I woke up to the news this morning that celebrity chef, writer and journalist Anthony Bourdain took his life in France earlier today. His suicide is all the more shocking considering he had what many believed to be the best job in the world, traveling the globe, eating incredible food and paling around with chefs, celebrities and friends he helped make famous.
His death shows that depression and suicide can strike anyone, and more importantly, reveals how little we actually know about mental health in this country and how difficult it can be to recognize that someone is in danger.
It’s sad to lose Anthony Bourdain when we needed him most — he was one of the only journalists in this country that was able to keep his appeal to a broad cross-section of backgrounds. He was a New Yorker beloved by Middle America and a global icon who spoke openly and honestly. He wasn’t the voice of any one particular generation — he was the voice of the moment, the voice of right now.
Bourdain struck gold by making food and travel feel accessible. He was smart but never too smart. He never gushed over his plate or coddled his celebrity friends. His dry, sharp wit and cynical worldview made him relatable, while his appreciation of street food and his extraordinary ability to bring intellectual power to simple, beloved dishes brought him down to our level. I never met Anthony Bourdain, but it was easy to get what he was doing and he really seemed like he got us too. He knew how to talk to people. He knew how to relate.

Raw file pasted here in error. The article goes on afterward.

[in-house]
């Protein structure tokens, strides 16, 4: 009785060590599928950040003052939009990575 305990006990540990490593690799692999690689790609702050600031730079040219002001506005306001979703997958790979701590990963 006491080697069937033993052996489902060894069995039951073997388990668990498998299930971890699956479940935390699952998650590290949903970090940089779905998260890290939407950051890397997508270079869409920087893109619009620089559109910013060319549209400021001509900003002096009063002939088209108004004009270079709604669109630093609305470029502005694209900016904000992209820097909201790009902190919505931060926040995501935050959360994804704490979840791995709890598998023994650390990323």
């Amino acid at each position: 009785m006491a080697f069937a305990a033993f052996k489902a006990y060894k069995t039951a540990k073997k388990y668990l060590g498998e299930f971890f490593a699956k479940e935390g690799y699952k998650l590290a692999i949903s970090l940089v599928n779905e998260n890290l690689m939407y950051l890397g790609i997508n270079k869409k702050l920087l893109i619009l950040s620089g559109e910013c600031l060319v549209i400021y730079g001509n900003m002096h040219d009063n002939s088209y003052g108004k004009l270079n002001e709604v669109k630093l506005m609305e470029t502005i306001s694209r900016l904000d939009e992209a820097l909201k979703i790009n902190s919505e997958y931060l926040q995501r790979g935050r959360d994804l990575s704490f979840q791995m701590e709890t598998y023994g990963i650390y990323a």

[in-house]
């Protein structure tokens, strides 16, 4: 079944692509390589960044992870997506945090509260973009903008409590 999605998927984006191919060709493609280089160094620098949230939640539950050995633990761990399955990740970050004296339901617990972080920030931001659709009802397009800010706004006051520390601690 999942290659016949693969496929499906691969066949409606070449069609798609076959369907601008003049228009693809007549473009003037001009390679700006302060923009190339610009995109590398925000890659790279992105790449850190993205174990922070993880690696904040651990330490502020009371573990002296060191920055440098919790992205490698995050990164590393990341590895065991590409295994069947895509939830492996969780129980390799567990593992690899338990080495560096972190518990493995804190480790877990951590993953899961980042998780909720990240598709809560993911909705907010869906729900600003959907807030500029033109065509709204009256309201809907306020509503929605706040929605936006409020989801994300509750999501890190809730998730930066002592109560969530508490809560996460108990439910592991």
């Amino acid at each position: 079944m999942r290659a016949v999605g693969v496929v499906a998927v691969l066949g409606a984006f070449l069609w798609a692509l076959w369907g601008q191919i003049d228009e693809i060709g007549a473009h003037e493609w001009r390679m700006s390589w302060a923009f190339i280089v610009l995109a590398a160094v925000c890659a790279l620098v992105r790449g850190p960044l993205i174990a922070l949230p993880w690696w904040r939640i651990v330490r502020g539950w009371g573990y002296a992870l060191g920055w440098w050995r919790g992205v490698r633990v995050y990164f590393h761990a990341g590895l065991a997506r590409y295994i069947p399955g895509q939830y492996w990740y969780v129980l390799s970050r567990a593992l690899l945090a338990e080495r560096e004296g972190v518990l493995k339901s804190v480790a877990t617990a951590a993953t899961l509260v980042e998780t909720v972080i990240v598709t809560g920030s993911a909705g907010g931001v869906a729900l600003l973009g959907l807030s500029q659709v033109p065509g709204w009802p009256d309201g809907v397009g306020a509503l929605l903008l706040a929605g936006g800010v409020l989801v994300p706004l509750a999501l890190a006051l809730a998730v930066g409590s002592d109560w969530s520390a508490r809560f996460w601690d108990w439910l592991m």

While it’s important to try and understand what pushed Bourdain to take his own life, it’s also important to honor what he so eloquently accomplished in his career. Despite his incredible success and fame, Bourdain never seemed to lose his connection with working people — people like you and me with families, deadlines and stress. When the media seemed to be shifting to a tribal approach with two clearly delineated sides, Bourdain remained accessible and articulate, using his platform to listen to people instead of telling them how to think. It was easy to cheer for Bourdain, and in death, it’s difficult not to mourn and feel emptiness and loss.
Thank you for everything you gave to the world Anthony Bourdain. You weren’t just one of the greats — you were the absolute best.
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